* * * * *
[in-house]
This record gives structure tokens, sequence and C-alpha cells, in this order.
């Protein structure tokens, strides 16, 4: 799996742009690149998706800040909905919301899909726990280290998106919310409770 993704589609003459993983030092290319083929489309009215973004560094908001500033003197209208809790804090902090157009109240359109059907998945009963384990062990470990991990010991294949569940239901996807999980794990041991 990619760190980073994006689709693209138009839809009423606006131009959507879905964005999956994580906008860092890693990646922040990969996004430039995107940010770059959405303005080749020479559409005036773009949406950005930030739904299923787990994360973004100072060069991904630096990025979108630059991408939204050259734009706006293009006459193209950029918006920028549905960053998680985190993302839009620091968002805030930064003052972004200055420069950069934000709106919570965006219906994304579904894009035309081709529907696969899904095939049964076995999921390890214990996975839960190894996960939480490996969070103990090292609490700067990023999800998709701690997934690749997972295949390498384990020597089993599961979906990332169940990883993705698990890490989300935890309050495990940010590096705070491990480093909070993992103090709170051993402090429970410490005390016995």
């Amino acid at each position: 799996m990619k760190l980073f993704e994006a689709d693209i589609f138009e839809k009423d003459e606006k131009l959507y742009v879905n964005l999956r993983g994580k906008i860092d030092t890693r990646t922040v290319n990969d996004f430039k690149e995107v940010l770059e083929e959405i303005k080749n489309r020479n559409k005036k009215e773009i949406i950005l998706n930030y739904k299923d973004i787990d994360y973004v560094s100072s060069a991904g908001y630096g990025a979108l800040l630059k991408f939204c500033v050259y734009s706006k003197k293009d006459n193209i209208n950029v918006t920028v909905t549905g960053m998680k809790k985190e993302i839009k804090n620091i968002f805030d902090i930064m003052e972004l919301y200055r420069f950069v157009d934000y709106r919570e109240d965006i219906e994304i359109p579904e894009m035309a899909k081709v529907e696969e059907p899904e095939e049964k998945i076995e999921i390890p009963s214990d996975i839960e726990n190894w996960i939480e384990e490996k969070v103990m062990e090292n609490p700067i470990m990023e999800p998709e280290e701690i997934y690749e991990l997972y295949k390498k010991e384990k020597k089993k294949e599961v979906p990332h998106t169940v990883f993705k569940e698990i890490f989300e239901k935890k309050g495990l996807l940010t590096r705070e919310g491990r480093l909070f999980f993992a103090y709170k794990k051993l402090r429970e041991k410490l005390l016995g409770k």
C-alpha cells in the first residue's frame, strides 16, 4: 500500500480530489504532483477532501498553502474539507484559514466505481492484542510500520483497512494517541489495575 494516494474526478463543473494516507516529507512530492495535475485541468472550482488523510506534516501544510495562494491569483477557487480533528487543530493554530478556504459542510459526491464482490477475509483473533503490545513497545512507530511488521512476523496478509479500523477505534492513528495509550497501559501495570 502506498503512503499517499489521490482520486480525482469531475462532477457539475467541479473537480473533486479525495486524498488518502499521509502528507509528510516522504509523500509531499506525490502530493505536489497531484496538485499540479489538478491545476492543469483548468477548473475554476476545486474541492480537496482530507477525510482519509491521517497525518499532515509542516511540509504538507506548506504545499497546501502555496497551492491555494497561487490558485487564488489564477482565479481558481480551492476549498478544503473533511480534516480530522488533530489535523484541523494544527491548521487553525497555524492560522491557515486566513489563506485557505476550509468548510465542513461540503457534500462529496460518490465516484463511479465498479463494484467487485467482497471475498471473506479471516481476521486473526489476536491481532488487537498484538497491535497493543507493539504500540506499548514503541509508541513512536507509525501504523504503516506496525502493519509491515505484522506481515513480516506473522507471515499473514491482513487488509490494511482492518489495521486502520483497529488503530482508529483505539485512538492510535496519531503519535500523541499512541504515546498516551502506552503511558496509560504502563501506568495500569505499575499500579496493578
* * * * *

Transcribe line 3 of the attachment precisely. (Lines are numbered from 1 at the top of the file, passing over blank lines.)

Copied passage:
């Protein structure tokens, strides 16, 4: 799996742009690149998706800040909905919301899909726990280290998106919310409770 993704589609003459993983030092290319083929489309009215973004560094908001500033003197209208809790804090902090157009109240359109059907998945009963384990062990470990991990010991294949569940239901996807999980794990041991 990619760190980073994006689709693209138009839809009423606006131009959507879905964005999956994580906008860092890693990646922040990969996004430039995107940010770059959405303005080749020479559409005036773009949406950005930030739904299923787990994360973004100072060069991904630096990025979108630059991408939204050259734009706006293009006459193209950029918006920028549905960053998680985190993302839009620091968002805030930064003052972004200055420069950069934000709106919570965006219906994304579904894009035309081709529907696969899904095939049964076995999921390890214990996975839960190894996960939480490996969070103990090292609490700067990023999800998709701690997934690749997972295949390498384990020597089993599961979906990332169940990883993705698990890490989300935890309050495990940010590096705070491990480093909070993992103090709170051993402090429970410490005390016995």